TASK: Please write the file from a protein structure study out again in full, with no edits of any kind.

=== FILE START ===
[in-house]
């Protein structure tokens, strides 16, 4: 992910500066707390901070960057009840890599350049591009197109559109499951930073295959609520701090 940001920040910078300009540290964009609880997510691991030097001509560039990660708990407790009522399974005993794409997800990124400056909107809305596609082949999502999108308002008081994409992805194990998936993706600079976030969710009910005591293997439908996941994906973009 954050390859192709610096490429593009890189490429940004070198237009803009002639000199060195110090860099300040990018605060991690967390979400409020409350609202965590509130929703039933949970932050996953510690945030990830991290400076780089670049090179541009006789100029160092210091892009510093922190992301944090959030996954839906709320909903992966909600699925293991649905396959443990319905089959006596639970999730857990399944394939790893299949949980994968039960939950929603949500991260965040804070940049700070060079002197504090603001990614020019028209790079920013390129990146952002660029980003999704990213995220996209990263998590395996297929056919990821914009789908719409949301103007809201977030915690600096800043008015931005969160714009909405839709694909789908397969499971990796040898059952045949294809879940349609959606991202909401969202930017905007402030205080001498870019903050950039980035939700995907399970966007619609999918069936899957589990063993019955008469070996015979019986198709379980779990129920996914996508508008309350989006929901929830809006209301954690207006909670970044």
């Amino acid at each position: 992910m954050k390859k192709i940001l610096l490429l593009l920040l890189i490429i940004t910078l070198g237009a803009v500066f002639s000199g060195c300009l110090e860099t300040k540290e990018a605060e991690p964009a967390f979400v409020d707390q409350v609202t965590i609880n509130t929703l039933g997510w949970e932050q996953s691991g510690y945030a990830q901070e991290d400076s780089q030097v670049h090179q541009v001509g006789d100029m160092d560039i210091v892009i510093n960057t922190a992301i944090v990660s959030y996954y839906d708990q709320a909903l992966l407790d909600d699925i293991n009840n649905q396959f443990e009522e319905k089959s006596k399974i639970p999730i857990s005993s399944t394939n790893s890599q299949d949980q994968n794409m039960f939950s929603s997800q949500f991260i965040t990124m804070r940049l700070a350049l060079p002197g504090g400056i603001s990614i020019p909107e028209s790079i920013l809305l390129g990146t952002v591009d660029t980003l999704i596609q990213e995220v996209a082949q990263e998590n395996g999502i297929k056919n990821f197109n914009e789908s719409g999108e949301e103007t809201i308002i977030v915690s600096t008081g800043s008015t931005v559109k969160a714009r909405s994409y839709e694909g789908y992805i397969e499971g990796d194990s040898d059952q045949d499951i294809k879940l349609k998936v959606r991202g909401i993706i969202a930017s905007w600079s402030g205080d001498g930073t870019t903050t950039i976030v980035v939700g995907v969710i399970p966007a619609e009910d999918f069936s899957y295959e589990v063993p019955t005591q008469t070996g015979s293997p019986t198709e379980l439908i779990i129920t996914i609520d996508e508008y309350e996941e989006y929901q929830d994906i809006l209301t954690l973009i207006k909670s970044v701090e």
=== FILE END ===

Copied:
[in-house]
């Protein structure tokens, strides 16, 4: 992910500066707390901070960057009840890599350049591009197109559109499951930073295959609520701090 940001920040910078300009540290964009609880997510691991030097001509560039990660708990407790009522399974005993794409997800990124400056909107809305596609082949999502999108308002008081994409992805194990998936993706600079976030969710009910005591293997439908996941994906973009 954050390859192709610096490429593009890189490429940004070198237009803009002639000199060195110090860099300040990018605060991690967390979400409020409350609202965590509130929703039933949970932050996953510690945030990830991290400076780089670049090179541009006789100029160092210091892009510093922190992301944090959030996954839906709320909903992966909600699925293991649905396959443990319905089959006596639970999730857990399944394939790893299949949980994968039960939950929603949500991260965040804070940049700070060079002197504090603001990614020019028209790079920013390129990146952002660029980003999704990213995220996209990263998590395996297929056919990821914009789908719409949301103007809201977030915690600096800043008015931005969160714009909405839709694909789908397969499971990796040898059952045949294809879940349609959606991202909401969202930017905007402030205080001498870019903050950039980035939700995907399970966007619609999918069936899957589990063993019955008469070996015979019986198709379980779990129920996914996508508008309350989006929901929830809006209301954690207006909670970044």
């Amino acid at each position: 992910m954050k390859k192709i940001l610096l490429l593009l920040l890189i490429i940004t910078l070198g237009a803009v500066f002639s000199g060195c300009l110090e860099t300040k540290e990018a605060e991690p964009a967390f979400v409020d707390q409350v609202t965590i609880n509130t929703l039933g997510w949970e932050q996953s691991g510690y945030a990830q901070e991290d400076s780089q030097v670049h090179q541009v001509g006789d100029m160092d560039i210091v892009i510093n960057t922190a992301i944090v990660s959030y996954y839906d708990q709320a909903l992966l407790d909600d699925i293991n009840n649905q396959f443990e009522e319905k089959s006596k399974i639970p999730i857990s005993s399944t394939n790893s890599q299949d949980q994968n794409m039960f939950s929603s997800q949500f991260i965040t990124m804070r940049l700070a350049l060079p002197g504090g400056i603001s990614i020019p909107e028209s790079i920013l809305l390129g990146t952002v591009d660029t980003l999704i596609q990213e995220v996209a082949q990263e998590n395996g999502i297929k056919n990821f197109n914009e789908s719409g999108e949301e103007t809201i308002i977030v915690s600096t008081g800043s008015t931005v559109k969160a714009r909405s994409y839709e694909g789908y992805i397969e499971g990796d194990s040898d059952q045949d499951i294809k879940l349609k998936v959606r991202g909401i993706i969202a930017s905007w600079s402030g205080d001498g930073t870019t903050t950039i976030v980035v939700g995907v969710i399970p966007a619609e009910d999918f069936s899957y295959e589990v063993p019955t005591q008469t070996g015979s293997p019986t198709e379980l439908i779990i129920t996914i609520d996508e508008y309350e996941e989006y929901q929830d994906i809006l209301t954690l973009i207006k909670s970044v701090e």